View larger. | A pair of oddball galaxies – both hundreds of thousands of light-years from us – captured by the Hubble Space Telescope following its reboot last weekend. The orbiting telescope was launched in 1990. Image via STScI.
The dream lives
Astronomers are breathing easier this week, since the Hubble Space Telescope has come back online. The orbiting telescope had been in a protective safe mode since June 13, 2021. And a team of experts worked feverishly to repair it throughout late June and early July. The problem had to do with a degrading computer memory module. The great, but aging, telescope finally resumed science operations on July 15, after its handlers switched it to backup hardware. Today, (July 19, 2021), the Space Telescope Science Institute in Baltimore (STScI) released the first images from Hubble since its rebooting. The images show a beautiful pair of oddball galaxies, part of a program to survey oddball galaxies scattered across the sky.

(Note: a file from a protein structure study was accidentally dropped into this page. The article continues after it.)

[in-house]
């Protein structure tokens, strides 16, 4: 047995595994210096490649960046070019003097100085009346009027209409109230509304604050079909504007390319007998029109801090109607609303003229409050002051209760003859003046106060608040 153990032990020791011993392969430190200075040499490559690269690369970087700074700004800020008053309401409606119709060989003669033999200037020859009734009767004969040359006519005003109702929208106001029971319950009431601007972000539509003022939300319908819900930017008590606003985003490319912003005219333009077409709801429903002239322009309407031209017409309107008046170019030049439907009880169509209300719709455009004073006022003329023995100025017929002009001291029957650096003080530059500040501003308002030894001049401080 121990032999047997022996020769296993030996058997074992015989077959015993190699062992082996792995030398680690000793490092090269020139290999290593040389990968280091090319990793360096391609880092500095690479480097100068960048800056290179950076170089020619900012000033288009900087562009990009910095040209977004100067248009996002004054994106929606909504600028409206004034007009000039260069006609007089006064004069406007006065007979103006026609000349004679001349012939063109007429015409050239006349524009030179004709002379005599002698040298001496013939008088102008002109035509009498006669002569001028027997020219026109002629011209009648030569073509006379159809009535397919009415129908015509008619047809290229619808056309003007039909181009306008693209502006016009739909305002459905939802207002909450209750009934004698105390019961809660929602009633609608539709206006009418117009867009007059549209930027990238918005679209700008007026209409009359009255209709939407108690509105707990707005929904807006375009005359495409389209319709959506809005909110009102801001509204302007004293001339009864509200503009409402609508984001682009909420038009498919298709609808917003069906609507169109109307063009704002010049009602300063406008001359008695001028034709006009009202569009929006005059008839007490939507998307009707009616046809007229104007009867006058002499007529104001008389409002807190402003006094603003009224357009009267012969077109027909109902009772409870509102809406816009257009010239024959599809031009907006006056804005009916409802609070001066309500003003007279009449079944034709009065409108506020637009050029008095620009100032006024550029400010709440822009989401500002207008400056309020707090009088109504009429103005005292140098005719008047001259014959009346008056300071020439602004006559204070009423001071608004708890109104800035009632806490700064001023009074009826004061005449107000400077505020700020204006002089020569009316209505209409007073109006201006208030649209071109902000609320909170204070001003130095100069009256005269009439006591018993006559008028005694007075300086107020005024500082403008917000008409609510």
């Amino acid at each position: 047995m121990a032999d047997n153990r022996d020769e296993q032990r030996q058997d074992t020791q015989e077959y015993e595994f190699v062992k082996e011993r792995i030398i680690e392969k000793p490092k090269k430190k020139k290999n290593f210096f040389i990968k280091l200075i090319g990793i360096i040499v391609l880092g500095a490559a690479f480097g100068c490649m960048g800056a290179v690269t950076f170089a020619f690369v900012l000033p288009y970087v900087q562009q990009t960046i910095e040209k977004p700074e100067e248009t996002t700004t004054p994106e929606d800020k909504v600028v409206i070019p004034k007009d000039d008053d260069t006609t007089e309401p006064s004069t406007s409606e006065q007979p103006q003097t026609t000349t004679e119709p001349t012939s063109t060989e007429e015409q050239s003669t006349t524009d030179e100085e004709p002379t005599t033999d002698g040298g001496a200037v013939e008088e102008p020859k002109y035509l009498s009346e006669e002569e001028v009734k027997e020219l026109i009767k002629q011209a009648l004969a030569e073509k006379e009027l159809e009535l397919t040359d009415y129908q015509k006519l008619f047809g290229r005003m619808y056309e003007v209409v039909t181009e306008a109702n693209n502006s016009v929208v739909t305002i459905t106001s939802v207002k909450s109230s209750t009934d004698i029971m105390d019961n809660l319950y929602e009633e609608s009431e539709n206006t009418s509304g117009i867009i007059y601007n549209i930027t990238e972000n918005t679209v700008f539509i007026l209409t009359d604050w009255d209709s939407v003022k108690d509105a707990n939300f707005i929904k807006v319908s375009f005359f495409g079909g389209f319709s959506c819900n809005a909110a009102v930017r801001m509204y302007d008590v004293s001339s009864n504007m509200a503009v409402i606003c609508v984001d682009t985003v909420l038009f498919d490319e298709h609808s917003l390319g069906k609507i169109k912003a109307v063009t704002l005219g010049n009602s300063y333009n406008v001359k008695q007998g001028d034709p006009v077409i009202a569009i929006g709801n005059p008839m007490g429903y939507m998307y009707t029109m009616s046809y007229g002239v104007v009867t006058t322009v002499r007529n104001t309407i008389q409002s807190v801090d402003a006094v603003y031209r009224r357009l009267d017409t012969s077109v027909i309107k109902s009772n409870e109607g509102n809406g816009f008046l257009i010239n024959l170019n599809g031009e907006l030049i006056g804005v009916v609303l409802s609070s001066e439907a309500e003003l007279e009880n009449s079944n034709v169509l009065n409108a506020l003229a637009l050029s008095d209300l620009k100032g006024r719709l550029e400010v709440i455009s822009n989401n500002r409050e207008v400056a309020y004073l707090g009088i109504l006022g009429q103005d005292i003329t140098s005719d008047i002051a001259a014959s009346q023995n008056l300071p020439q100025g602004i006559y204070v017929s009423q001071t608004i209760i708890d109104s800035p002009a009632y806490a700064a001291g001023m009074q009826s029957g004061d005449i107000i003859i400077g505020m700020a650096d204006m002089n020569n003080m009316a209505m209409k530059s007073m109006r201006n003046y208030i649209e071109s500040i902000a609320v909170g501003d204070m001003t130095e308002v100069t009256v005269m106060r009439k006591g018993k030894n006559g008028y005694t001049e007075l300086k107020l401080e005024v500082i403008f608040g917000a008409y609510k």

Julianne Dalcanton of the University of Washington in Seattle leads the galaxy program. More about the galaxies below. But first a word about what this telescope means to astronomers. Planetary astronomer Heidi B. Hammel wrote about it in a blog ...